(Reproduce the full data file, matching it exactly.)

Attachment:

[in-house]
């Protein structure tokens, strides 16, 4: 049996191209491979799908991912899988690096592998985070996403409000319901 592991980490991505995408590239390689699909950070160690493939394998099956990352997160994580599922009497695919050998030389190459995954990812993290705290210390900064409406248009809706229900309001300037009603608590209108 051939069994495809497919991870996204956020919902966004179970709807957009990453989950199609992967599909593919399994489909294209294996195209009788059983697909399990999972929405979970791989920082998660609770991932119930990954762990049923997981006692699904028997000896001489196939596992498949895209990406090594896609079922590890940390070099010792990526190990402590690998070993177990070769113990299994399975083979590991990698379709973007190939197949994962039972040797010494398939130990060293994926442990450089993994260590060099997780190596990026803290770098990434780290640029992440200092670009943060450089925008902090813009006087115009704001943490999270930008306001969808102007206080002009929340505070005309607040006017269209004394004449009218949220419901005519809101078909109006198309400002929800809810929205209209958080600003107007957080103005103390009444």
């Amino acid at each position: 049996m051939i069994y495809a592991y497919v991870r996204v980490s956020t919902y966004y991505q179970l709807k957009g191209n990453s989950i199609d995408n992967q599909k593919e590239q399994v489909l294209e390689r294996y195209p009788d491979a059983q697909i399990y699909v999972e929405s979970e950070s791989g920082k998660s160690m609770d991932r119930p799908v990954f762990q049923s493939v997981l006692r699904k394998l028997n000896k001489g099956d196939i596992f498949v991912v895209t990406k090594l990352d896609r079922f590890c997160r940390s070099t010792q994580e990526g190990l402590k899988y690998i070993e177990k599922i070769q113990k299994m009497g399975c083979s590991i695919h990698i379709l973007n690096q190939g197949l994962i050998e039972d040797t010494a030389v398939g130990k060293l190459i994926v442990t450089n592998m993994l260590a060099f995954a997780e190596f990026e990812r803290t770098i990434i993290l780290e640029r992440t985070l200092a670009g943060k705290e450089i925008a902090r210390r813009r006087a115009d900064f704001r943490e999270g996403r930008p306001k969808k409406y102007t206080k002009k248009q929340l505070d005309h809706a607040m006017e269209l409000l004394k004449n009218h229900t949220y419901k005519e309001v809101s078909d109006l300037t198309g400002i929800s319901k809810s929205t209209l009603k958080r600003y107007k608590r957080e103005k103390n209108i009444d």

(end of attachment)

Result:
[in-house]
């Protein structure tokens, strides 16, 4: 049996191209491979799908991912899988690096592998985070996403409000319901 592991980490991505995408590239390689699909950070160690493939394998099956990352997160994580599922009497695919050998030389190459995954990812993290705290210390900064409406248009809706229900309001300037009603608590209108 051939069994495809497919991870996204956020919902966004179970709807957009990453989950199609992967599909593919399994489909294209294996195209009788059983697909399990999972929405979970791989920082998660609770991932119930990954762990049923997981006692699904028997000896001489196939596992498949895209990406090594896609079922590890940390070099010792990526190990402590690998070993177990070769113990299994399975083979590991990698379709973007190939197949994962039972040797010494398939130990060293994926442990450089993994260590060099997780190596990026803290770098990434780290640029992440200092670009943060450089925008902090813009006087115009704001943490999270930008306001969808102007206080002009929340505070005309607040006017269209004394004449009218949220419901005519809101078909109006198309400002929800809810929205209209958080600003107007957080103005103390009444």
């Amino acid at each position: 049996m051939i069994y495809a592991y497919v991870r996204v980490s956020t919902y966004y991505q179970l709807k957009g191209n990453s989950i199609d995408n992967q599909k593919e590239q399994v489909l294209e390689r294996y195209p009788d491979a059983q697909i399990y699909v999972e929405s979970e950070s791989g920082k998660s160690m609770d991932r119930p799908v990954f762990q049923s493939v997981l006692r699904k394998l028997n000896k001489g099956d196939i596992f498949v991912v895209t990406k090594l990352d896609r079922f590890c997160r940390s070099t010792q994580e990526g190990l402590k899988y690998i070993e177990k599922i070769q113990k299994m009497g399975c083979s590991i695919h990698i379709l973007n690096q190939g197949l994962i050998e039972d040797t010494a030389v398939g130990k060293l190459i994926v442990t450089n592998m993994l260590a060099f995954a997780e190596f990026e990812r803290t770098i990434i993290l780290e640029r992440t985070l200092a670009g943060k705290e450089i925008a902090r210390r813009r006087a115009d900064f704001r943490e999270g996403r930008p306001k969808k409406y102007t206080k002009k248009q929340l505070d005309h809706a607040m006017e269209l409000l004394k004449n009218h229900t949220y419901k005519e309001v809101s078909d109006l300037t198309g400002i929800s319901k809810s929205t209209l009603k958080r600003y107007k608590r957080e103005k103390n209108i009444d």